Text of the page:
Functional interaction of phytochrome B and cryptochrome 2

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Light is a crucial environmental signal that controls many photomorphogenic and circadian responses in plants1. Perception and transduction of light is achieved by at least two principal groups of photoreceptors, phytochromes and cryptochromes2,3. Phytochromes are red/far-red light-absorbing receptors encoded by a gene family of five members (phyA to phyE)2,4 in Arabidopsis. Cryptochrome 1 (cry1), cryptochrome 2 (cry2) and phototropin are the blue/ultraviolet-A light receptors that have been characterized in Arabidopsis5. Previous studies showed that modulation of many physiological responses in plants is achieved by genetic interactions between different photoreceptors6; however, little is known about the nature of these interactions and their roles in the signal transduction pathway. Here we show the genetic interaction that occurs between the Arabidopsis photoreceptors phyB and cry2 in the control of flowering time, hypocotyl elongation and circadian period by the clock. PhyB interacts directly with cry2 as observed in co-immunoprecipitation experiments with transgenic Arabidopsis plants overexpressing cry2. Using fluorescent resonance energy transfer microscopy, we show that phyB and cry2 interact in nuclear speckles that are formed in a light-dependent fashion.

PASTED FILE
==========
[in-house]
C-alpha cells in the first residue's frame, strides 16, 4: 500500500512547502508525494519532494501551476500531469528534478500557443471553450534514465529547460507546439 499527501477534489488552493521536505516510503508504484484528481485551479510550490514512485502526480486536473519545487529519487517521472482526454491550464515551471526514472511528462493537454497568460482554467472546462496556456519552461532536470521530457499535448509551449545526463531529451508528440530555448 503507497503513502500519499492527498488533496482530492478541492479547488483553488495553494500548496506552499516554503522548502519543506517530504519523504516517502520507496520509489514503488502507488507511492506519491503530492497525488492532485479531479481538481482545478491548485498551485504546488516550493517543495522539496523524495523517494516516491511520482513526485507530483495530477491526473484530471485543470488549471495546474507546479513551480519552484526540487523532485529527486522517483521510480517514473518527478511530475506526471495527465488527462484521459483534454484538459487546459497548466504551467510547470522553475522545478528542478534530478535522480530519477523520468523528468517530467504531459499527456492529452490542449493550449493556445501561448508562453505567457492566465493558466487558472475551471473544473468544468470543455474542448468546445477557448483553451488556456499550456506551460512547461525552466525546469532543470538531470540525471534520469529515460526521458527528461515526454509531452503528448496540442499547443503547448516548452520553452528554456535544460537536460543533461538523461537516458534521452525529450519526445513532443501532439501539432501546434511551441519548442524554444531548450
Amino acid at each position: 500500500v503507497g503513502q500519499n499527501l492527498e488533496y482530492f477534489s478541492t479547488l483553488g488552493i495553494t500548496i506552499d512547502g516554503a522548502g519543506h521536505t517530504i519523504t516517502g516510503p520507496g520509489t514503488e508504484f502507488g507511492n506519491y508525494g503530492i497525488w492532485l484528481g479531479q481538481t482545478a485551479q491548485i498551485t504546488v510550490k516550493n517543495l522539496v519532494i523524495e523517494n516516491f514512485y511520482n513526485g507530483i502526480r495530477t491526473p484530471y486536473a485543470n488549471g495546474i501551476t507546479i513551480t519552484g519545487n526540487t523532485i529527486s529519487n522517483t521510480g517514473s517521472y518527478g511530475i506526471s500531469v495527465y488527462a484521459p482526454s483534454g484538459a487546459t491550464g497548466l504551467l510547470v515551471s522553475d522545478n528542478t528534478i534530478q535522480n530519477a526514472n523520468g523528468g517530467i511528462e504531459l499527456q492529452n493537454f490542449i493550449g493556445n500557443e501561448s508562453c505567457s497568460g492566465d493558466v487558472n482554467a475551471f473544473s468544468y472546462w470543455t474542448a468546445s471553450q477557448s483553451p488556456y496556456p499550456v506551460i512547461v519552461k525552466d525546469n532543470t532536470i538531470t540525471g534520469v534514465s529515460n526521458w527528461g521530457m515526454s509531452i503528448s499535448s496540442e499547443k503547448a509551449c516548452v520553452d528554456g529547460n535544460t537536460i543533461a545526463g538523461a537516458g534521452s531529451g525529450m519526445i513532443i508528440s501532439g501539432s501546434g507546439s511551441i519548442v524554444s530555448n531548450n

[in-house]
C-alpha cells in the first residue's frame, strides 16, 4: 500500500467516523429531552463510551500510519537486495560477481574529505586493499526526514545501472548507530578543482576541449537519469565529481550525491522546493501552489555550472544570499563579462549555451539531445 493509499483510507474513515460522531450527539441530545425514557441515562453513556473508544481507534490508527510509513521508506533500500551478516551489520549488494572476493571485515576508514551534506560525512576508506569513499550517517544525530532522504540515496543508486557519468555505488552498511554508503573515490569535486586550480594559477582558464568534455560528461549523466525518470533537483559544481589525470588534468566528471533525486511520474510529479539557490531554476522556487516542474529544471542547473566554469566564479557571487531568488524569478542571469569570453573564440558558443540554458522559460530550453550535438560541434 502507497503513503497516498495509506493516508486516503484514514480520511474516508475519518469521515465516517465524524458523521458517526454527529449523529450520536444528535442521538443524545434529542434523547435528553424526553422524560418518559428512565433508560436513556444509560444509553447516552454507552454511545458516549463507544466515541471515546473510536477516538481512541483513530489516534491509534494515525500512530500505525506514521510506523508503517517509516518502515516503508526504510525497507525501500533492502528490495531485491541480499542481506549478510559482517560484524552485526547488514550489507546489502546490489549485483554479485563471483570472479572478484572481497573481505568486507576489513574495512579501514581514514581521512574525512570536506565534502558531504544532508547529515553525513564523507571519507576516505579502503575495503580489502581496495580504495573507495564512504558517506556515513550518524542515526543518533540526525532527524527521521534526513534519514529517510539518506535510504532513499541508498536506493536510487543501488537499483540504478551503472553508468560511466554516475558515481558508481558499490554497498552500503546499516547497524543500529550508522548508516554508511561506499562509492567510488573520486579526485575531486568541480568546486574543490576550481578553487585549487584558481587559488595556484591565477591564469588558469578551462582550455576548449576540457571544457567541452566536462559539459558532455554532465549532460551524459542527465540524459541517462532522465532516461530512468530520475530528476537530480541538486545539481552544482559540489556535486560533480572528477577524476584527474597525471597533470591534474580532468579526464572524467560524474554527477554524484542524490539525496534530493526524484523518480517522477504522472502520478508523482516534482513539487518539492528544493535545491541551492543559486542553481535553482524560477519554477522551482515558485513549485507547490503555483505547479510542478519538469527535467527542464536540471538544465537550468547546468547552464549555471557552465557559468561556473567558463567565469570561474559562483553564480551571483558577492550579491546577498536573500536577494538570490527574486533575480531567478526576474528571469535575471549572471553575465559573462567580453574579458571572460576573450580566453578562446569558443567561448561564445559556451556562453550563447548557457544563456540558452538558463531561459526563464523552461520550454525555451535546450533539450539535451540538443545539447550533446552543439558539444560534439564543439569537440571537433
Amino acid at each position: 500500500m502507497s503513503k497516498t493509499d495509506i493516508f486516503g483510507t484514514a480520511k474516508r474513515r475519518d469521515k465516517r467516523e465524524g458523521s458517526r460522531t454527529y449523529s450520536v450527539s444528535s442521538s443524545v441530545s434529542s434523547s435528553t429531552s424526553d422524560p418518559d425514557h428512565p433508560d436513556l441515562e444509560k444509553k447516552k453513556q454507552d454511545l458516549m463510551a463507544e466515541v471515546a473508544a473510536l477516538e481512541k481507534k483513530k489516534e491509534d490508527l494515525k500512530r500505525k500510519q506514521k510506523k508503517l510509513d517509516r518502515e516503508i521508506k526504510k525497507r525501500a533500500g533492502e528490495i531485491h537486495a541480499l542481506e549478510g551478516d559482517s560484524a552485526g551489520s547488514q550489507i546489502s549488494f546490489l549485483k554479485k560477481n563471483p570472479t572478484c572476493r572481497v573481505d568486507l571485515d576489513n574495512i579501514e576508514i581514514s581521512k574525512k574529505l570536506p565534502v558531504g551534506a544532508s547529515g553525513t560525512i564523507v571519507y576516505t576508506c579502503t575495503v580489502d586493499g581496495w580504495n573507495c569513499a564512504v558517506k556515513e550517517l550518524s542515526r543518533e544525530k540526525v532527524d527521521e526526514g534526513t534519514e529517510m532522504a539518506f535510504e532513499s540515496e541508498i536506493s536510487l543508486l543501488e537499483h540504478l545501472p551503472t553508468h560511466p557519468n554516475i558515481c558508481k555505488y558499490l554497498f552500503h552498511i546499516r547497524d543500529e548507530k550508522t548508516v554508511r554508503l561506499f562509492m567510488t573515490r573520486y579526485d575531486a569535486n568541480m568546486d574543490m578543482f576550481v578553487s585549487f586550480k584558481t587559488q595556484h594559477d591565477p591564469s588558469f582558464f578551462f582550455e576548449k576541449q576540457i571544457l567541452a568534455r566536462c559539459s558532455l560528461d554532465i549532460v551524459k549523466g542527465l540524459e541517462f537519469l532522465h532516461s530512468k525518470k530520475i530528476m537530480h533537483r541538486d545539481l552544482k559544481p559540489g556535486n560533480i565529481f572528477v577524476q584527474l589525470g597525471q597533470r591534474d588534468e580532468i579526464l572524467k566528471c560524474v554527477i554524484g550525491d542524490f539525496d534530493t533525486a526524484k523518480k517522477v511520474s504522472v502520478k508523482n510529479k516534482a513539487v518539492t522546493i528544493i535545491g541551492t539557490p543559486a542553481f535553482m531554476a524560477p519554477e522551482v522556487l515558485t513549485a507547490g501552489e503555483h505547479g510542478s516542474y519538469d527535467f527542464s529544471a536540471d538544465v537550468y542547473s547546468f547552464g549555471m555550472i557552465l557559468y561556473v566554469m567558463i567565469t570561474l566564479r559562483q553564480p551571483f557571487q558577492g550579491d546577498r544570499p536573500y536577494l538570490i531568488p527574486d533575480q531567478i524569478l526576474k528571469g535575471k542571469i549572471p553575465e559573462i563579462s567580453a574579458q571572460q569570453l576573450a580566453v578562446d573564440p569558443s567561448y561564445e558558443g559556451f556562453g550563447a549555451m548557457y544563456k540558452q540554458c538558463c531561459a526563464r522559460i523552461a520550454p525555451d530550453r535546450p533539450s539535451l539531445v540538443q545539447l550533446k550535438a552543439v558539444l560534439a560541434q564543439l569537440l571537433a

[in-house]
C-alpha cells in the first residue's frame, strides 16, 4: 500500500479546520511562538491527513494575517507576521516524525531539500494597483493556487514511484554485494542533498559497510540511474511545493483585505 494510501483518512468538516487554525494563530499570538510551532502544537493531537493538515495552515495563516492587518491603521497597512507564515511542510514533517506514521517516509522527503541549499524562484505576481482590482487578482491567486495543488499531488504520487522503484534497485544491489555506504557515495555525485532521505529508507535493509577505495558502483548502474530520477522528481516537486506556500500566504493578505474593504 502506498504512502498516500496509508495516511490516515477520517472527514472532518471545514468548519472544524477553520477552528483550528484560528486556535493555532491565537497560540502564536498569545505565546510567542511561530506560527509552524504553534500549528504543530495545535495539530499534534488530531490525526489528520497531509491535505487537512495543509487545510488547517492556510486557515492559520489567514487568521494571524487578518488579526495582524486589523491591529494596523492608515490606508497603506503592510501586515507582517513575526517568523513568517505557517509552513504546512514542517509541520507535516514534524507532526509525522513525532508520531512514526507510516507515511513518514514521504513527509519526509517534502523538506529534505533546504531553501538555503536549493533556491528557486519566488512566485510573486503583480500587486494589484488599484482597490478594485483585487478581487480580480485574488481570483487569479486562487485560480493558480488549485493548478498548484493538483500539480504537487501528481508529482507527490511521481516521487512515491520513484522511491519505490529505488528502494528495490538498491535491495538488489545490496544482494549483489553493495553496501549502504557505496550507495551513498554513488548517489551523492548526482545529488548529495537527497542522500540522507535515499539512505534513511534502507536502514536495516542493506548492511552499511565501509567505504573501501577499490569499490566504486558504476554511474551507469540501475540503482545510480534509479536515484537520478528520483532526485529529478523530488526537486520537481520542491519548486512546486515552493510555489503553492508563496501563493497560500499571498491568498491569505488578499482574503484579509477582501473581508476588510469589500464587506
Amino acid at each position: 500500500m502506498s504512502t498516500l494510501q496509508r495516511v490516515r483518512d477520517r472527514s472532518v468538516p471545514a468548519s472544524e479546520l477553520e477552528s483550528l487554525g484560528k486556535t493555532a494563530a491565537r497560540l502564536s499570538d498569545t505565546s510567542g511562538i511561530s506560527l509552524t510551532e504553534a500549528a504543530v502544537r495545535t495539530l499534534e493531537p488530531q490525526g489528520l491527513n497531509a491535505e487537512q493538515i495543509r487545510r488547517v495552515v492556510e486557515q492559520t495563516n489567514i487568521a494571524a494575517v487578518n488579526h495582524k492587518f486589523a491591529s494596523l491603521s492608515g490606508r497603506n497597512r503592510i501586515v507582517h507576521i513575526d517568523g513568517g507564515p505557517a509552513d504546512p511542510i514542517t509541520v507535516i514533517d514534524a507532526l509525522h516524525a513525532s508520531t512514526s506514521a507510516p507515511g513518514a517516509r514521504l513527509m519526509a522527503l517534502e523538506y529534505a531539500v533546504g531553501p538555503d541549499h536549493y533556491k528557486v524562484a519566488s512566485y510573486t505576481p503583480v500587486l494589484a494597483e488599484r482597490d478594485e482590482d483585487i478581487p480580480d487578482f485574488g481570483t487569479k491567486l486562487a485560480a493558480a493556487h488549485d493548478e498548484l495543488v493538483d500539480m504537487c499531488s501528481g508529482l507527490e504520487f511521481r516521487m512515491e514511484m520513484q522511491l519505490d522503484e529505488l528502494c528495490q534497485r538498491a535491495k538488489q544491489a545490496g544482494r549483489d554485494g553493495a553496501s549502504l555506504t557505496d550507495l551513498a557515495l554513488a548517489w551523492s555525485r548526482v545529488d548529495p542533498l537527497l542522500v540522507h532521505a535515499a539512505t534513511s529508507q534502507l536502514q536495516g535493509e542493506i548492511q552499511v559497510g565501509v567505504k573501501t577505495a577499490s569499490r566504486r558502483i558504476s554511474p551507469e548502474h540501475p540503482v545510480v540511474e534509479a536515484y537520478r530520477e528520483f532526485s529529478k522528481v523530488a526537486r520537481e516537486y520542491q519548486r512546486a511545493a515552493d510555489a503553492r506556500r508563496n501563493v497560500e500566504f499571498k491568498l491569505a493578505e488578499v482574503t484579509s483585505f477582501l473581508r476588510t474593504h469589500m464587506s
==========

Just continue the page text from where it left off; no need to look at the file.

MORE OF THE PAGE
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Figure 1: Physiological and biochemical evidence for interaction between cry2 and phyB.
Figure 2: Effects of light on cry2–RFP subcellular distribution and colocalization with phyB–GFP in BY-2 cells.
Figure 3: FRET analysis of phyB–GFP and cry2–RFP interaction.
Figure 4: FRET microscopy by acceptor photobleaching.


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We thank S. L. Harmer, T. F. Schultz and M. J. Yanovsky for critical comments of the manuscript. We are grateful to C. Lin for providing cry2 cDNA, the cry2 overexpression line and cry2 antibody. We also thank A. Nagatani for the phyB–GFP construct and anti-phyB antibody. We thank G. Patterson and D. Piston for GFP spectra data, and Clontech for DsRFP spectra data. We are grateful to D. Millar and T. K. Nomanbhoy for helpful discussion on FRET analysis. Research support came from the NIH. P.M. was supported by a Novartis Agricultural Discovery Institute and P.F.D. was supported by an European Molecular Biology Organization long-term fellowship and the NSF. S.P. was supported by TSRI graduate program.

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Correspondence to Steve A. Kay.

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